• DMR Functions – many DMR functions require the ability to send data between specific DMR radios, including text messaging, Automatic Registration Service, commonly known as ARS, plus many other commercial applications that are not utilized by ham users such as over-the-air firmware or codeplug updates.

It is for these reasons that unique DMR IDs are issued to users in a structured way to prevent chaos on the global DMR repeater networks. Unfortunately, one limitation of DMR is that it is up to the user to register for and program their DMR ID into their radio. With the number of hams adopting DMR doubling every year, this can pose a problem with users either not knowing that they need to register a DMR ID for their radio or simply not programming them into their radio properly. In rare cases, hams have been known to use these limitations for nefarious purposes, such as to masquerade as other users on the network or to keep their repeater jamming efforts anonymous.

So what can we do to keep order on the network during these times of rapid growth? First and foremost, the key to helping newcomers get started with DMR is through education. In the spirit of ham radio, existing users are encouraged to help by educating and assisting new uses to DMR whenever possible. This includes helping them set-up up their radios properly, teaching them best operating practices for DMR repeater networks and also, encouraging them to “pay it forward” by mentoring others in return.

Some common examples where incorrect DMR IDs can inadvertently be used is when DMR newcomers download and use prepared code plugs without changing the default DMR ID contained in it, or when a ham sells a DMR radio to another ham and didn’t first remove their existing ID from it. Accordingly, if you see a user on the air with the DMR ID of something like “1”, “201”, “1234567”, “5555”, etc., which are not registered IDs, it is highly recommended that you offer assistance to that person to help them get a proper DMR ID registered and programmed into their radio. This is very much in keeping with the spirit of ham radio and helps the user overcome some of challenges of getting started with this new mode.

In the case of nefarious users who choose not to follow DMR repeater Codes of Conduct, there are still tools that repeater owners can employ to deal with such situations. First, repeater owners can implement a feature available for Motorola MOTOTRBO repeaters called Restricted Access to System, commonly known as RAS. Essentially, RAS allows varying levels of controlled access to the repeater, depending upon the issue that the repeater owner wants to control. On a basic level, repeater owners can implement access controls such that only certain DMR IDs can access the repeater and its associated DMR repeater network. The downside to this is that the actual IDs to be accepted by the repeater need to be manually programmed into it. This can be time consuming for the repeater owner and does not prevent DMR ID masquarading.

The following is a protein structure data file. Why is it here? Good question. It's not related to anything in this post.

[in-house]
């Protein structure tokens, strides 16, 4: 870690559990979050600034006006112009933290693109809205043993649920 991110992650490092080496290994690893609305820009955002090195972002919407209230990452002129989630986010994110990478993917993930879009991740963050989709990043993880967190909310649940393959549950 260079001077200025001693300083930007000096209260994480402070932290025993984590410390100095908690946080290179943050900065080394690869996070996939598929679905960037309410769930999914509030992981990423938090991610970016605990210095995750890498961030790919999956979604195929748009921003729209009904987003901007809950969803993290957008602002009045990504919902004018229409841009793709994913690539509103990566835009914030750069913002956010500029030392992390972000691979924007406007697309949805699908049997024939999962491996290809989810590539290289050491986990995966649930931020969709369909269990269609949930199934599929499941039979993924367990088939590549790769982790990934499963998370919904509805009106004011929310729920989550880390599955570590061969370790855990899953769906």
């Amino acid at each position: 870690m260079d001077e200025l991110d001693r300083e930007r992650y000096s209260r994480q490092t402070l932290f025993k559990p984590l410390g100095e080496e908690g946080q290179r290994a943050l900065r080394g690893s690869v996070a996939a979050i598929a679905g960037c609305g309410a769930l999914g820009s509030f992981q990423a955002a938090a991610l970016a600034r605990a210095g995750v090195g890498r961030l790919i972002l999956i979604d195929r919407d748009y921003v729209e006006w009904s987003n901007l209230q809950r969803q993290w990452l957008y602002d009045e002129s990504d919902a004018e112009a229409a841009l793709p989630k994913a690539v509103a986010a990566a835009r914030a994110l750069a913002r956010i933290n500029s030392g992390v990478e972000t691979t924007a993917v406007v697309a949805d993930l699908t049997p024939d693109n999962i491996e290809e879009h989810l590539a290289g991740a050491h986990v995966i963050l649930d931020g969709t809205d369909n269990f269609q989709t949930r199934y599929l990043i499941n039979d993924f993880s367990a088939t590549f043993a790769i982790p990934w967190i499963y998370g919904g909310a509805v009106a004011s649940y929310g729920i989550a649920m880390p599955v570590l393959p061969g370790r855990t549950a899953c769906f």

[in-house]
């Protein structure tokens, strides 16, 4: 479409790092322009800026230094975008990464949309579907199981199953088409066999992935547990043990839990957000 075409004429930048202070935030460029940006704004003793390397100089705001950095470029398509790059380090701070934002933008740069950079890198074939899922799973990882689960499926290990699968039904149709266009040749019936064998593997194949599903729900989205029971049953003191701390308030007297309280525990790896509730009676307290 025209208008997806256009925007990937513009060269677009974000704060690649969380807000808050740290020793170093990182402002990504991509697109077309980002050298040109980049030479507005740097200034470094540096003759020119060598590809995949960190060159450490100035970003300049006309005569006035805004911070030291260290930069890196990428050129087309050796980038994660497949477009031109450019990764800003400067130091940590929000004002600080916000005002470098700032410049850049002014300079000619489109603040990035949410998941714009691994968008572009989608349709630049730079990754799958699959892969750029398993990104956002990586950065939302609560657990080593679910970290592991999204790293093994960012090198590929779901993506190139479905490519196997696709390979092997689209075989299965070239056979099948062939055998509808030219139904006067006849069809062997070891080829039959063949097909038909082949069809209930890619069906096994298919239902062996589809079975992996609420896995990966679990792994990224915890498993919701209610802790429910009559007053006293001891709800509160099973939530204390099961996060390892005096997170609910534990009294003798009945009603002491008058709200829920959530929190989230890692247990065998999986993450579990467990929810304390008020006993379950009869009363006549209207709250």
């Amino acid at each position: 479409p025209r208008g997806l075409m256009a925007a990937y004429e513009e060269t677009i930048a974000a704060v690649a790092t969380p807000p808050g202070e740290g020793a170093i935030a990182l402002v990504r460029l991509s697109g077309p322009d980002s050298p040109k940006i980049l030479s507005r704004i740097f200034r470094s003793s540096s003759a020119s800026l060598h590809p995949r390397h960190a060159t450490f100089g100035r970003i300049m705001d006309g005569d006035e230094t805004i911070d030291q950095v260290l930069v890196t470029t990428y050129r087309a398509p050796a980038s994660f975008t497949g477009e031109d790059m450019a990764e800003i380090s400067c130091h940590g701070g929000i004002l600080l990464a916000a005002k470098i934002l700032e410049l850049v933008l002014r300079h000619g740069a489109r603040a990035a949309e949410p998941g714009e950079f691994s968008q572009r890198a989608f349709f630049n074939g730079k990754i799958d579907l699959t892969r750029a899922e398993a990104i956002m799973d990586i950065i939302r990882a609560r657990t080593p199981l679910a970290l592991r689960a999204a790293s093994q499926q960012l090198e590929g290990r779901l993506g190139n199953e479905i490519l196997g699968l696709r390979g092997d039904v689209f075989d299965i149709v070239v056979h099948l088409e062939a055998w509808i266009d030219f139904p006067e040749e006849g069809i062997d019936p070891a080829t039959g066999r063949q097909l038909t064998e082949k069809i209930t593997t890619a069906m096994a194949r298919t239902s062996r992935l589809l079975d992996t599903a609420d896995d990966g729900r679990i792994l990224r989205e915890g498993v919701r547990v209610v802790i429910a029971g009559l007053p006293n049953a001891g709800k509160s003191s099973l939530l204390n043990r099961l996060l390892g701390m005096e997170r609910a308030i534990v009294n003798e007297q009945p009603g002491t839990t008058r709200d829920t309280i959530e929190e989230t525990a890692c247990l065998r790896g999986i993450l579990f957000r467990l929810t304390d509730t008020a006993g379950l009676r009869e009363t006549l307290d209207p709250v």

To implement maximum control, repeater owners can implement a RAS key or password that would be required for any radios that want to be able to access the repeater. While this is the most effective method for limiting access to the repeater, it would limit the type of radios that could access the repeater, as only Motorola MOTOTRBO units currently support this functionality. It would be unfortunate if such measures need to be implemented, however at least there are options available for repeater owners in places where problem users are intent on disrupting communications.

Fortunately, the latter case of DMR ID misuse is in the definite minority, as most hams operate with the spirit intended for the hobby. By helping one another overcome the challenges associated with adopting this new digital mode, we can continue to make DMR an exciting and rewarding aspect of the hobby for all to enjoy.

About Don Trynor, VA3XFT

Don is a 16-year veteran of the telecommunications industry and a licensed Canadian ham radio operator since 1988. He is passionate about VHF/UHF repeater communications, especially using digital modes and he has owned and operated a number of ham radio repeater installations over the years, including ones in both the provinces of Ontario (VE3/VA3) and New Brunswick (VE9). In addition to ham radio, Don enjoys traveling, hiking, kayaking, biking and astronomy.